Saturday was movie night.
That should not be a big deal for me. After all, there is a multiplex theater in Manzanillo -- just an hour drive away from Melaque.
Here in San Miguel, the movie complex is a mere mile or two away. And it always has blockbuster films on offer. At a reasonable price.
For a prime time Saturday night showing of Total Recall (or Vensador del Fururo, in Spanish), I paid $58 (Mx). About $4.40 (US). In a modern stadium seating auditorium.
Watching a movie in Mexico is like boarding a time machine to the era when the full family would go to the movies on Saturday night. Mom. Dad. And children of various ages.
And when the stray breast -- or three -- appear on the movie screen, there is no rush by parents to cover the eyes of the children. Probably on the theory that they have already seen their fair share of bare breasts on saintly icons at church.
Ironically, I noticed that most of the swearing in English was markedly toned down in the Spanish subtitles. And therein lies a lesson for writers. It is possible to communicate emotion without slogging through the four-letter dictionary.
The movie, of course, is a remake and thus comes with its own steamer trunks of irony. I suspect the producers were counting on the audience not recalling that this film about failing or altered memory was already told once very well.
But even the first Total Recall was not original. Both are loosely based on Philip K. Dick’s short story: We Can Remember It For You Wholesale. Dick was a master on telling tales that mixed psychology and philosophy into a challenging construct. Especially, the question of how we know who we are.
I will follow the advice of the wise man in the current film: it is important not to know who we were in the past, but who we are in the present. Thus there is no reason to compare the Arnold Schwarzenegger film with this remake. It should rise or fall of its own gravity.
The plot centers around a working stiff (Colin Farrell) who suffers from disconcerting nightmares. His world is not the world we know. It is set at the end of the century in a world devastated not by an environmental meltdown, but by a massive chemical war.
Most of the world has been destroyed and is neither habitable or traversable. With the exception of Western Europe and The Colony (Australia). Western Europe is filled with the wealthy elite who live in luxury. The Colony is populated by workers who live in Third World squalor.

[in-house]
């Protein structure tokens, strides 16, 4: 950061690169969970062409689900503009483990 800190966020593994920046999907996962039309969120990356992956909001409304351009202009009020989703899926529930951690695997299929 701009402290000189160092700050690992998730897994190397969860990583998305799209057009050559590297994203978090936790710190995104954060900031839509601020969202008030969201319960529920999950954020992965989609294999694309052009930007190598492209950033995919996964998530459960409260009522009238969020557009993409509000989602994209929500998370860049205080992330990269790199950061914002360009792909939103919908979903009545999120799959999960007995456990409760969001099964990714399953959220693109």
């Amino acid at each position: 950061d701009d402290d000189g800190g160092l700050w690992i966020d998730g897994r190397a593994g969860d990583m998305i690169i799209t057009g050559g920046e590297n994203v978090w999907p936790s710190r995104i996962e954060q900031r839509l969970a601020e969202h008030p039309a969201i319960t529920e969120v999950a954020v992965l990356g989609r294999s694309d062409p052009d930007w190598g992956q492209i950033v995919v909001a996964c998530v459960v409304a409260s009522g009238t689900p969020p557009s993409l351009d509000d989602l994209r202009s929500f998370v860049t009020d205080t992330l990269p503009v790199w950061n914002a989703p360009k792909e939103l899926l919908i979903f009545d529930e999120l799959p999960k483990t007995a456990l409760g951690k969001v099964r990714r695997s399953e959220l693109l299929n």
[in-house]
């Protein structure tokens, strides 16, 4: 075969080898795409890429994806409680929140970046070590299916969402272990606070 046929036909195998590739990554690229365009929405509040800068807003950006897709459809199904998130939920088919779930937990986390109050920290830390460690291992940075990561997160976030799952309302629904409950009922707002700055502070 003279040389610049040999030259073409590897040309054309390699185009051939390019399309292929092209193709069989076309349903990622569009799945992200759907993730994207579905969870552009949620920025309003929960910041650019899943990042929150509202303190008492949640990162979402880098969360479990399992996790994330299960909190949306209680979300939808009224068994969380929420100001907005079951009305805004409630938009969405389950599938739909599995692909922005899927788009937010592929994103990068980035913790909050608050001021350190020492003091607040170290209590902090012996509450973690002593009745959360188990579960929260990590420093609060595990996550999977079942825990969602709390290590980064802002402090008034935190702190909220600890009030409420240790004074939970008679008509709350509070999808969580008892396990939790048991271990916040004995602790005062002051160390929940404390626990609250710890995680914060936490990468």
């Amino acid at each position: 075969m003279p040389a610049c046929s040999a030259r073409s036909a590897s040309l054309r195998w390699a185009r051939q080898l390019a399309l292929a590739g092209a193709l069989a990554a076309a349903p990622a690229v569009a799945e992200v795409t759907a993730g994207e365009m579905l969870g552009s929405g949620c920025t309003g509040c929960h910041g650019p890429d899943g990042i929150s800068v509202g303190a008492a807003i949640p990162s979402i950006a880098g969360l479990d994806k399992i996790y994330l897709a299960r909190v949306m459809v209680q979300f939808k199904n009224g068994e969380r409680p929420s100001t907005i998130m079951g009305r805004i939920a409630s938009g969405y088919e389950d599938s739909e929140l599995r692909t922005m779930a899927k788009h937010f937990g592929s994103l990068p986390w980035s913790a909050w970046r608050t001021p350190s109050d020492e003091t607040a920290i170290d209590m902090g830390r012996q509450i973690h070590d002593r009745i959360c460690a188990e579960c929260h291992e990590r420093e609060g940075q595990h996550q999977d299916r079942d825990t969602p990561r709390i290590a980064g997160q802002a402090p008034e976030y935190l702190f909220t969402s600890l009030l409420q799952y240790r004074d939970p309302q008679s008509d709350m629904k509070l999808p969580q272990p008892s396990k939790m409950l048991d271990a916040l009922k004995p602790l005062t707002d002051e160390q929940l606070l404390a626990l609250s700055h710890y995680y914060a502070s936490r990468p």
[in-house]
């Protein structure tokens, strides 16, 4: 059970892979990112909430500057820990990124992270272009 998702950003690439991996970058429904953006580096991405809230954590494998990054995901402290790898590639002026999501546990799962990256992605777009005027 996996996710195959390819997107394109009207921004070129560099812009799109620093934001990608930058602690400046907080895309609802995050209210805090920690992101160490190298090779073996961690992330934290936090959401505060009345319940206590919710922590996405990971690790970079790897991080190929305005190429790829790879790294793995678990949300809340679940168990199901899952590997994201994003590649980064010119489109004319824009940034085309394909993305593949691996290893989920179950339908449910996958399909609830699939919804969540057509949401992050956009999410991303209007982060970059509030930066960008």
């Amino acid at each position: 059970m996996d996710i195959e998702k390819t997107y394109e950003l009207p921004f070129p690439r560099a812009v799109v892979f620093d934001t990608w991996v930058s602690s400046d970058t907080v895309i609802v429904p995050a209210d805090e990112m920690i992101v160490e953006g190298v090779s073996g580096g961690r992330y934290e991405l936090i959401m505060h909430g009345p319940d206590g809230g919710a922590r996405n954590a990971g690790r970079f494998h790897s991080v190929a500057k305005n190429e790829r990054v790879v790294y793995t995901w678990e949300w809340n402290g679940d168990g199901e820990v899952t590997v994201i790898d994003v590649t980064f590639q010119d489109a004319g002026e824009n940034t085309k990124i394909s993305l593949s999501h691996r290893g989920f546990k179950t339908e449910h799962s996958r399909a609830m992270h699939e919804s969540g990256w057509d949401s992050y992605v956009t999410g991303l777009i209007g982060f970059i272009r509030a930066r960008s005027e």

Of course, there is a revolution brewing to gain independence for The Colony. But the terrorist violence attributed to the independence movement is actually government-sponsored to give the elite an opportunity to invade The Colony, exterminate the inhabitants, take the land, and populate it with docile robots.
Colin Farrell’s character provides the canvas to display Dick’s theory on the fragility of our personalities. It turns out he may or may not be a secret agent. May or may not be a double or triple agent. And we never do get the answer. Just as Dick intended.
That tension arises out of Firth’s trip to a company that promises to replace his nightmares with more pleasant memories. From the moment he sits in the memory chair, we are subjected to almost nonstop mayhem and violence.
As a result, the “Who am I?” and “How do we know who we are?” questions get lost in the special effects and violence. Both of those tools can propel a story. Unfortunately, they are in this film to keep the audience from having to think too hard.
And to help the audience deal with all this activity, the film has been turned into a veritable visual scrap book of clips from other films.
The Colony is merely a tidier and wide-angle set of the street scenes from Blade Runner. The robotic police that chase our hero and heroine are right of Terminator. The weightless wrestling and shooting match has its cousin in Inception.
And the Star Wars references are legion. The android army that is both effective and fragile. The flying cars and their crowded skyways. And, of course, the Darth Vaderish black clad protector who guards the emperor -- oops! I mean chancellor. But then I guess it is the same thing.
There is nothing wrong with derivative film making. Geniuses build off of the work of others. But none of the references are improved. In fact, this film starts to look pale by comparison. Plagiarism often bears the seeds of its own punishment.
It is a bit sad that this film was not a better vehicle for its stars. Kate Beckinsale has been one of my favorites actresses since her ensemble days in Whit Stillman’s films.
Unfortunately, her role here is that of the uber-bad Bond villainess. Not much range required. But she makes her character live as the very essence of evil.
Poor Colin Farrell and Jessica Beal do their best to make some sense of their parts. Whenever they are actually getting into true character, it is time once again to go shoot up the town.
It is a shame. Because Farrell, Beal, and Beckinsdale show enough chops to be in a film that truly presents Dick’s more interesting ideas. Maybe something written by Tom Stoppard.
But that is not this film. And if that does not convince you, please remember two facts from the synopsis.
First, the entire world has been destroyed except Western Europe and Australia. Second, the workers live in Australia.
How on earth do the workers get to Europe? They cannot cross the chemical-poisoned wasteland that makes up most of the world.
Well, not “on earth,” but through it. The workers daily commute through the center of the earth to and from their jobs in Western Europe using what looks like a giant elevator called The Fall.
Even Jules Verne would have blanched at that literary device.
I suspect that the actors wished they could have boarded a similar contraption to get out of this film.
Fortunately, I can escape on Sunday to my usual theater seat for another serving of the Atlanta Chamber Players.